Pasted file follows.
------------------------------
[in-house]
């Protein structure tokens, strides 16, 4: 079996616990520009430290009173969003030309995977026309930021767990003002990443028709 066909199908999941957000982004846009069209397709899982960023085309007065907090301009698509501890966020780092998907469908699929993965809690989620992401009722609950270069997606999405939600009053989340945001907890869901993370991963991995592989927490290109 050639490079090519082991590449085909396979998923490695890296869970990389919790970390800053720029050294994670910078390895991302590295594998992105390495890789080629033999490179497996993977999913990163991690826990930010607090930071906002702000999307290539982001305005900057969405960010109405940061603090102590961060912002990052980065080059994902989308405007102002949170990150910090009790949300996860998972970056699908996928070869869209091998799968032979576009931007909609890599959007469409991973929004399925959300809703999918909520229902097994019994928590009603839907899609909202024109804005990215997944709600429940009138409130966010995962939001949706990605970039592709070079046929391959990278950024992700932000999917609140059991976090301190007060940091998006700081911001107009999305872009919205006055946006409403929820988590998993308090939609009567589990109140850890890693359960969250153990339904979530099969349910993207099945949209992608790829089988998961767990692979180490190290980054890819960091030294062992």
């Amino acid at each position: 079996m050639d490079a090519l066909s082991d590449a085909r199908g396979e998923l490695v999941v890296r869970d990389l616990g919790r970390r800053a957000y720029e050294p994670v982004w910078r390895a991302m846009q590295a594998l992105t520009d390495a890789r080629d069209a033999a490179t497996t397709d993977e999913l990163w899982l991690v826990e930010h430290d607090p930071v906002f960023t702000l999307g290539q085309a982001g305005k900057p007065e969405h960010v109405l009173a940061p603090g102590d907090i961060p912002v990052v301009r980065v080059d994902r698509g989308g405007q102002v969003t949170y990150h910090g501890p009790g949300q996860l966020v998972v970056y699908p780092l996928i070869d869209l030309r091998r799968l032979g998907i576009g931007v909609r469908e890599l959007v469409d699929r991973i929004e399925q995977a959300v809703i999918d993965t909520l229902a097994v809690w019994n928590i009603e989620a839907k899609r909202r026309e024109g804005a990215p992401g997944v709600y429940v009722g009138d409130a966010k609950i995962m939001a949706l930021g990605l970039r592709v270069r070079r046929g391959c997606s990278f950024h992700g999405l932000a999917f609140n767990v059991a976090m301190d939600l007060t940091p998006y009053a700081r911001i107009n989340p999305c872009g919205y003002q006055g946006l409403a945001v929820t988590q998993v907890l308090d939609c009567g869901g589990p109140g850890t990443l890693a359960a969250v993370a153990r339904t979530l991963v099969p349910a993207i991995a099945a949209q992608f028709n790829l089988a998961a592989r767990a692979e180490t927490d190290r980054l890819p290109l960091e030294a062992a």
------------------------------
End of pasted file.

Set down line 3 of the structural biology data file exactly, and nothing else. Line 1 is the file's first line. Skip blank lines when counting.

């Amino acid at each position: 079996m050639d490079a090519l066909s082991d590449a085909r199908g396979e998923l490695v999941v890296r869970d990389l616990g919790r970390r800053a957000y720029e050294p994670v982004w910078r390895a991302m846009q590295a594998l992105t520009d390495a890789r080629d069209a033999a490179t497996t397709d993977e999913l990163w899982l991690v826990e930010h430290d607090p930071v906002f960023t702000l999307g290539q085309a982001g305005k900057p007065e969405h960010v109405l009173a940061p603090g102590d907090i961060p912002v990052v301009r980065v080059d994902r698509g989308g405007q102002v969003t949170y990150h910090g501890p009790g949300q996860l966020v998972v970056y699908p780092l996928i070869d869209l030309r091998r799968l032979g998907i576009g931007v909609r469908e890599l959007v469409d699929r991973i929004e399925q995977a959300v809703i999918d993965t909520l229902a097994v809690w019994n928590i009603e989620a839907k899609r909202r026309e024109g804005a990215p992401g997944v709600y429940v009722g009138d409130a966010k609950i995962m939001a949706l930021g990605l970039r592709v270069r070079r046929g391959c997606s990278f950024h992700g999405l932000a999917f609140n767990v059991a976090m301190d939600l007060t940091p998006y009053a700081r911001i107009n989340p999305c872009g919205y003002q006055g946006l409403a945001v929820t988590q998993v907890l308090d939609c009567g869901g589990p109140g850890t990443l890693a359960a969250v993370a153990r339904t979530l991963v099969p349910a993207i991995a099945a949209q992608f028709n790829l089988a998961a592989r767990a692979e180490t927490d190290r980054l890819p290109l960091e030294a062992a």